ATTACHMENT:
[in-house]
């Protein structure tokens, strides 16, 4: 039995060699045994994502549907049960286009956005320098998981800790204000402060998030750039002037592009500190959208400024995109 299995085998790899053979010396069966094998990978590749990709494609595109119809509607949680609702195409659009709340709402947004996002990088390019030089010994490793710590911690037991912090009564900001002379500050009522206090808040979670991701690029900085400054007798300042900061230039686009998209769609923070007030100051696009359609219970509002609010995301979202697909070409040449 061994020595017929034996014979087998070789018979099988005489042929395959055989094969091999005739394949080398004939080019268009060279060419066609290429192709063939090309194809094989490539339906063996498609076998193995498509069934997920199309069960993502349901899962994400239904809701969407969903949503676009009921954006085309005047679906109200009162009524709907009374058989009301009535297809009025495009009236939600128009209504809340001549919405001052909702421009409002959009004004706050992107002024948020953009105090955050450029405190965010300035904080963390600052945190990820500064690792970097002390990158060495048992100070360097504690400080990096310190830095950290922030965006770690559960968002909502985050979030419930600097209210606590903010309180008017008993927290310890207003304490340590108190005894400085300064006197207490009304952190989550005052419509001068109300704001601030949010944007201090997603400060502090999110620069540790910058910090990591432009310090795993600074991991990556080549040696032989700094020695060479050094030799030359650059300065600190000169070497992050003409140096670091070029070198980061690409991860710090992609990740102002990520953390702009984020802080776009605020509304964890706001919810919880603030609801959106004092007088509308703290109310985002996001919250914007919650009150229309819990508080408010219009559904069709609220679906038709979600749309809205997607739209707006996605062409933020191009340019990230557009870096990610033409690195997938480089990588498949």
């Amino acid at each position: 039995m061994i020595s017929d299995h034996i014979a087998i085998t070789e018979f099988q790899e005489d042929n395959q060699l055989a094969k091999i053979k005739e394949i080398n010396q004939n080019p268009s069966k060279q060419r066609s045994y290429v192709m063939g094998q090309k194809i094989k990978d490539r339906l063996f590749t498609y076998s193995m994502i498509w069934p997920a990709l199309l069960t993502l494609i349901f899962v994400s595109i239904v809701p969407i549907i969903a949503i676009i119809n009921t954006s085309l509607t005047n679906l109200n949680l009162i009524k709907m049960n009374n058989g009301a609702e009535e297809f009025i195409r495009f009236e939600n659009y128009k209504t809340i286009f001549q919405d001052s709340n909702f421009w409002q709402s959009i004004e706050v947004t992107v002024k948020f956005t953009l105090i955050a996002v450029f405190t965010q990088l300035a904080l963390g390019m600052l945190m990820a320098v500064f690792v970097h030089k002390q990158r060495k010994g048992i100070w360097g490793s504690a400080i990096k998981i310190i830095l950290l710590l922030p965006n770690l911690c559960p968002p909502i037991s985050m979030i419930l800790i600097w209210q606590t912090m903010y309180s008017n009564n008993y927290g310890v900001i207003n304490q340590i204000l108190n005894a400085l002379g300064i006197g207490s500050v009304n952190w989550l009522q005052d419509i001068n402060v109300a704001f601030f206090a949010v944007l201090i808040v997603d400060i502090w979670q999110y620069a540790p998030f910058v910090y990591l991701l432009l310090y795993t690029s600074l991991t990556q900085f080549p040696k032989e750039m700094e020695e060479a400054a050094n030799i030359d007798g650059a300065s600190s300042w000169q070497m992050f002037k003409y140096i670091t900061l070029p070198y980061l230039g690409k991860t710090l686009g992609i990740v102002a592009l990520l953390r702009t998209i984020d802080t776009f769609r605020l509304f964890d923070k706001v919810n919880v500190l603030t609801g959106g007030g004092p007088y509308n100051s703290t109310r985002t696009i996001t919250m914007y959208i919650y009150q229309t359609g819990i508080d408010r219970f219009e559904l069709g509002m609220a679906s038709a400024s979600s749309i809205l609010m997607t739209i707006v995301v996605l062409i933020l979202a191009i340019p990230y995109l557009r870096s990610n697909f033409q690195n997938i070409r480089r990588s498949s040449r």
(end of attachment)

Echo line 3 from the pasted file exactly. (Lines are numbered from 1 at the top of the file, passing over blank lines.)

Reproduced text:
């Amino acid at each position: 039995m061994i020595s017929d299995h034996i014979a087998i085998t070789e018979f099988q790899e005489d042929n395959q060699l055989a094969k091999i053979k005739e394949i080398n010396q004939n080019p268009s069966k060279q060419r066609s045994y290429v192709m063939g094998q090309k194809i094989k990978d490539r339906l063996f590749t498609y076998s193995m994502i498509w069934p997920a990709l199309l069960t993502l494609i349901f899962v994400s595109i239904v809701p969407i549907i969903a949503i676009i119809n009921t954006s085309l509607t005047n679906l109200n949680l009162i009524k709907m049960n009374n058989g009301a609702e009535e297809f009025i195409r495009f009236e939600n659009y128009k209504t809340i286009f001549q919405d001052s709340n909702f421009w409002q709402s959009i004004e706050v947004t992107v002024k948020f956005t953009l105090i955050a996002v450029f405190t965010q990088l300035a904080l963390g390019m600052l945190m990820a320098v500064f690792v970097h030089k002390q990158r060495k010994g048992i100070w360097g490793s504690a400080i990096k998981i310190i830095l950290l710590l922030p965006n770690l911690c559960p968002p909502i037991s985050m979030i419930l800790i600097w209210q606590t912090m903010y309180s008017n009564n008993y927290g310890v900001i207003n304490q340590i204000l108190n005894a400085l002379g300064i006197g207490s500050v009304n952190w989550l009522q005052d419509i001068n402060v109300a704001f601030f206090a949010v944007l201090i808040v997603d400060i502090w979670q999110y620069a540790p998030f910058v910090y990591l991701l432009l310090y795993t690029s600074l991991t990556q900085f080549p040696k032989e750039m700094e020695e060479a400054a050094n030799i030359d007798g650059a300065s600190s300042w000169q070497m992050f002037k003409y140096i670091t900061l070029p070198y980061l230039g690409k991860t710090l686009g992609i990740v102002a592009l990520l953390r702009t998209i984020d802080t776009f769609r605020l509304f964890d923070k706001v919810n919880v500190l603030t609801g959106g007030g004092p007088y509308n100051s703290t109310r985002t696009i996001t919250m914007y959208i919650y009150q229309t359609g819990i508080d408010r219970f219009e559904l069709g509002m609220a679906s038709a400024s979600s749309i809205l609010m997607t739209i707006v995301v996605l062409i933020l979202a191009i340019p990230y995109l557009r870096s990610n697909f033409q690195n997938i070409r480089r990588s498949s040449r």